Outline of hydrology

From Wikipedia, the free encyclopedia
Jump to: navigation, search

The following outline is provided as an overview of and topical guide to hydrology:

Hydrology – study of the movement, distribution, and quality of water on Earth and other planets, including the hydrologic cycle, water resources and environmental watershed sustainability.

Essence of hydrology[edit]

Main article: Hydrology

Branches of hydrology[edit]

  • Hydrometry – the measurement of the different components of the hydrologic cycle
  • Chemical hydrology – the study of the chemical characteristics of water
  • Ecohydrology – the study of interactions between organisms and the hydrologic cycle
  • Hydrogeology – the study of the presence and movement of water in aquifers
  • Hydroinformatics – the adaptation of information technology to hydrology and water resources applications
  • Hydrometeorology – the study of the transfer of water and energy between land and water body surfaces and the lower atmosphere
  • Isotope hydrology – the study of the isotopic signatures of water
  • Surface hydrology – the study of hydrologic processes that operate at or near the Earth's surface
  • Catchment hydrology – study of the governing processes in a given hydrologically-defined catchment

History of hydrology[edit]

Main article: History of hydrology

Water movement pathways[edit]

Above ground

On ground

Below ground

Further information: Hydrological phenomenon

Measurement tools[edit]


  • Aquifer characterization
  • Flow direction
  • Piezometer - groundwater pressure and, by inference, groundwater depth (see: aquifer test)
  • Conductivity, storativity, transmisivity
  • Geophysical methods

Surface water[1][edit]

  • Water level
  • Channel shape
  • Discharge


  • Precipitation[1]
  • Rain gauge – rainfall depth (unit) and intensity (unit time−1)
  • Disdrometer – raindrop size, total precipitation depth and intensity
  • Doppler weather radar – raindrop size, total precipitation depth and intensity, rain cloud reflectivity converted to precipitation intensity through calibration to rain gauges
  • Wind profiler – precipitation vertical and horizontal motion, vertical cross-section of reflectivity and typing
  • Frozen precipitation (on ground)
  • Mean windspeed and direction
  • Mean air temperature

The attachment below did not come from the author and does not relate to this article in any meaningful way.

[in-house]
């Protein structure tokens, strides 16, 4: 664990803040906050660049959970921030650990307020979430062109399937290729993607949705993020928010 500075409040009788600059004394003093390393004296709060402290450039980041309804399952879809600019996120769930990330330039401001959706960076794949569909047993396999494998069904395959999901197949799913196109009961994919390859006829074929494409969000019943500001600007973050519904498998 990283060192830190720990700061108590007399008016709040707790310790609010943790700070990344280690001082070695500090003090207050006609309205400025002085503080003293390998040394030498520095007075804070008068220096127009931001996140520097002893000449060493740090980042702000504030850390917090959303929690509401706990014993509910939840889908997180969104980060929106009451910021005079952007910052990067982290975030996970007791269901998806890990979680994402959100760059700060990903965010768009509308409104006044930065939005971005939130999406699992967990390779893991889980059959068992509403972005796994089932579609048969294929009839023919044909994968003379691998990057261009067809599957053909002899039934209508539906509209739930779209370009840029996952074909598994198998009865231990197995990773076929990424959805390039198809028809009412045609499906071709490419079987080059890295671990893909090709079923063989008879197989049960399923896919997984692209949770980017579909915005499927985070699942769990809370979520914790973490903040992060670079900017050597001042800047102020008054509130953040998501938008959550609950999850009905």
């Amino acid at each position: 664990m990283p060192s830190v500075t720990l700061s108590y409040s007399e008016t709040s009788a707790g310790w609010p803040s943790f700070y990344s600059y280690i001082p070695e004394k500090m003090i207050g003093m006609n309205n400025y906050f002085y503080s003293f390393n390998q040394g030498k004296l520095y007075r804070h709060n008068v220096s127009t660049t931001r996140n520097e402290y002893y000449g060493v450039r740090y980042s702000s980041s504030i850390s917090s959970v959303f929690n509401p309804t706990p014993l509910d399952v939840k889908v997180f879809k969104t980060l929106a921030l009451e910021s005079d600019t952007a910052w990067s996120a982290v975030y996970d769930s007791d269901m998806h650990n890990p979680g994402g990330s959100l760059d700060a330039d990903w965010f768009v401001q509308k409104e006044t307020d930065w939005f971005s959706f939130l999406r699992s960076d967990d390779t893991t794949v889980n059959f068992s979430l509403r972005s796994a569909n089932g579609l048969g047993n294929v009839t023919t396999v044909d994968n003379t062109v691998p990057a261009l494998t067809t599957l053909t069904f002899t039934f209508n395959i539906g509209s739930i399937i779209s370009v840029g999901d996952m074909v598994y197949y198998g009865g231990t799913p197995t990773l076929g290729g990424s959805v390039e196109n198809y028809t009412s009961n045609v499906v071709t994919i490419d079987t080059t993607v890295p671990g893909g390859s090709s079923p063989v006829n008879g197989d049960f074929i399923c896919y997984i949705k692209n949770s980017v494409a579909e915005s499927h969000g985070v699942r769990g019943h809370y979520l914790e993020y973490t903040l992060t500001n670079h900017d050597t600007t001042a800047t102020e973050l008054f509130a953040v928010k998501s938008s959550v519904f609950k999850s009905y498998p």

• Humidity
  • Air pressure
  • Heat flux
  • Cloudiness/Sunshine
  • Evapotranspiration [2]
  • Water budget method
  • Water vapor transfer method
  • Component analysis
  • Large-scale

Soil/porous media[1][edit]

  • Bulk density & porosity
  • Matric potential
  • Hydraulic conductivity
  • Disc permeameter – measures soil hydraulic conductivity
  • Rainfall simulator – measures output through the application of constant input ("rain") in a sealed area
  • Slug test – addition or removal of water and monitors the time until return to predisturbance level
  • Piezometer
  • Soil moisture content (water volume percentage)

Water quality[1][edit]

  • Conductivity
  • pH
  • Dissolved oxygen (DO)
  • Turbidity
  • Water clarity
  • Bed load
  • Erosion/deposition






Infiltration/Soil Movement

Streamflow/Open channel





Persons influential in the field of hydrology[edit]

Hydrology scholars[edit]

Ven Te Chow, Professor of Hydraulic Engineering, University of Illinois. Most noted for the 1964 compendium of water resources technology and methods titled "Handbook of Applied Hydrology", published by McGraw-Hill Book Company. Library of Congress Catalogue number 63-13931.

Environmental issues[edit]

Allied sciences[edit]

Hydrology lists[edit]

  • Drainage basins by area – largest hydrologically defined watersheds in the world
  • Floods – chronological and geographic list of major floods worldwide
  • Waterways – worldwide listing of waterbodies classified as rivers, canals, estuarys, and firths

See also[edit]


  1. ^ a b c d e Western, Andrew W. (2005). "Principles of Hydrological Measurements". In Anderson, Malcolm G. Encyclopedia of Hydrological Sciences 1. West Sussex, England: John Wiley & Sons Inc. pp. 75–94. 
  2. ^ Shuttleworth, W. James (January–February 2008). "Evapotranspiration Measurement Methods" (PDF). Southwest Hydrology (Tucson, AZ) 7 (1): 22–23. Retrieved 2009-07-22. 

External links[edit]